Thich Nhat Hanh, the Buddhist monk and zen teacher once nominated for the Nobel Peace Prize by Martin Luther King, Jr., has a knack for making the esoteric understandable.
In discussing what some call “present state awareness”–experiencing and savoring the present—he offers a simple parable:
Let’s say that you want to eat a peach for dessert one evening, but you decide to only allow yourself this luxury after washing the dishes. If, while washing the dishes, all you think of is eating the peach, what will you be thinking of when you eat the peach?
The clogged inbox, that difficult conversation you’ve been putting off, tomorrow’s to-do list?
The peach is eaten but not enjoyed, and so on we continue through life, victims of a progressively lopsided culture that values achievement over appreciation. But let’s get specific.
If we define “achievement” as obtaining things we desire (whether raises, relationships, cars, pets, or otherwise) that have the potential to give us pleasure, let’s define “appreciation” as our ability to get pleasure out of those things. To focus on the former to the exclusion of the latter is like valuing cooking over eating.
How then, do we develop the skill of appreciation, which is tied so closely to present state awareness?
There are a few unorthodox tools that we’ve explored already for state awareness, like the 21-day no-complaint experiment, but the most common mainstream prescription is meditation.
The problem with meditation is that it too often gets mixed with mysticism and judgment (attempting to forcefully exclude certain thoughts and emotions). Who really wants to visualize a candle flame for 30 minutes? It can work, but it doesn’t work for most.
Here’s where we enter the 60-second solution: gratitude training. From Cornell to the University of Michigan, scientists are looking at the far-reaching effects of practicing gratitude just like exercise.
Here is one example from Dr. Robert Emmons of the University of California at Davis and Dr. Michael McCollough of Southern Methodist University in Dallas, Texas:
“The first group kept a diary of the events that occurred during the day… the second group recorded their unpleasant experiences, [and] the last group made a daily list of things for which they were grateful.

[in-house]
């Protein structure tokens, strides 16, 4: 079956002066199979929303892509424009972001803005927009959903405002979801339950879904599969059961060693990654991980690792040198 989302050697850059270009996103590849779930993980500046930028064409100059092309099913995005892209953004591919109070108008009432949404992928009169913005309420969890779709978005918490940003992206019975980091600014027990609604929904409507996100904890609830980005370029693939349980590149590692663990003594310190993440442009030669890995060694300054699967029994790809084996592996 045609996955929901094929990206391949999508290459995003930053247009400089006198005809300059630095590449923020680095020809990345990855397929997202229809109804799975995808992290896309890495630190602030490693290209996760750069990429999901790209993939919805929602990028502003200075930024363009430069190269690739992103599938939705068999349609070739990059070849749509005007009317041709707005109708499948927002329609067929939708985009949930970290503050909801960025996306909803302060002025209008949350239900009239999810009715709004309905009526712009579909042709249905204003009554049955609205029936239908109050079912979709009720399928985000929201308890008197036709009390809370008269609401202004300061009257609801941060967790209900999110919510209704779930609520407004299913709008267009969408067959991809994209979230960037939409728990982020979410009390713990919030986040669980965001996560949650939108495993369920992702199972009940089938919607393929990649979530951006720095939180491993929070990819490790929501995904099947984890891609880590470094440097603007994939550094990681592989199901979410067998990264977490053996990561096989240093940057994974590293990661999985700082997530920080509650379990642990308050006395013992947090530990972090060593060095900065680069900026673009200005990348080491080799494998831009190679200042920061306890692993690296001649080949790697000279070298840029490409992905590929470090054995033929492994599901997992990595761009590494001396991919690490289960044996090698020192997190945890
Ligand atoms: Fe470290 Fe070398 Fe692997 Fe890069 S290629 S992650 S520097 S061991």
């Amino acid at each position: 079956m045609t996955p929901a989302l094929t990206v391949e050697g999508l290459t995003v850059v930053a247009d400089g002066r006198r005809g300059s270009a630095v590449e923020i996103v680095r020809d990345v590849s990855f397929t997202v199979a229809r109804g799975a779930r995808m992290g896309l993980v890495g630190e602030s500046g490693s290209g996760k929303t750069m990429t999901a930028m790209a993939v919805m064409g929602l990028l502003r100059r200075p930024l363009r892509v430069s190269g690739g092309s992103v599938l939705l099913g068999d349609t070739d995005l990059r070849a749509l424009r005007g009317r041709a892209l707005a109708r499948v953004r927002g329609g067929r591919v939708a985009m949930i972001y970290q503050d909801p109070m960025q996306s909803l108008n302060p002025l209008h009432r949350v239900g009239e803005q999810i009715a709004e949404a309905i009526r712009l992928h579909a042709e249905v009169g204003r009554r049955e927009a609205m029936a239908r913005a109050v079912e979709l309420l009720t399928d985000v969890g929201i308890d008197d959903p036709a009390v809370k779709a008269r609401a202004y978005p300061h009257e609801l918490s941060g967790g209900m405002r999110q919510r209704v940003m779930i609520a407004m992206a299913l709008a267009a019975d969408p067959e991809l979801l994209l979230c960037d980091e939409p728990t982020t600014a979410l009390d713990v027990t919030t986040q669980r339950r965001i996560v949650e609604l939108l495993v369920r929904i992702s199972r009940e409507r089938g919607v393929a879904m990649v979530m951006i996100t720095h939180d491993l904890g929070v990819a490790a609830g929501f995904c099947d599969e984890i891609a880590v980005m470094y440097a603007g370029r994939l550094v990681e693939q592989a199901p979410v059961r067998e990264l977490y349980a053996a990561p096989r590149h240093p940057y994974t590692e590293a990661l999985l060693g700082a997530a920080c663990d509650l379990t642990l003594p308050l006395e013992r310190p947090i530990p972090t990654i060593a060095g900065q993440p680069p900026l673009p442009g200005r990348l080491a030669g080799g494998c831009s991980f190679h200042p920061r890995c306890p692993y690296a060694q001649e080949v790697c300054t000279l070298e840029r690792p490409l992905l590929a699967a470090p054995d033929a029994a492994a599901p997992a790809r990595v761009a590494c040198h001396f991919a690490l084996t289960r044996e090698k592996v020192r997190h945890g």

The results of the study indicated that daily gratitude exercises resulted in higher reported levels of alertness, enthusiasm, determination, optimism and energy. Additionally, the gratitude group experienced less depression and stress, was more likely to help others, exercised more regularly and made more progress toward personal goals. According to the findings, people who feel grateful are also more likely to feel loved.
McCollough and Emmons also noted that gratitude encouraged a positive cycle of reciprocal kindness among people since one act of gratitude encourages another… McCullough suggests that anyone can increase their sense of well-being and create positive social effects just from counting their blessings.”
In practical terms, here is one example of how you can test the effects of gratitude training in less than 10 minutes over the next week:
From Thanksgiving to next Thursday, November 29th, ask yourself the following question each morning, immediately upon waking up and before getting out of bed:
What am I truly grateful for in my life?
Aim for five answers, and if you have trouble at first, ask yourself alternative probing questions such as:
What relationships do I have that others don’t?
What do I take for granted?
What freedoms, unique abilities, and options do I have that others don’t?
What advantages have I been given in life?
Which allies and supporters have helped me to get to where I am?
Thanksgiving shouldn’t just come once a year. Use it as a system restart and a chance to put your appreciation back on track with your achievement.
Don’t forget the peach… and Happy Thanksgiving!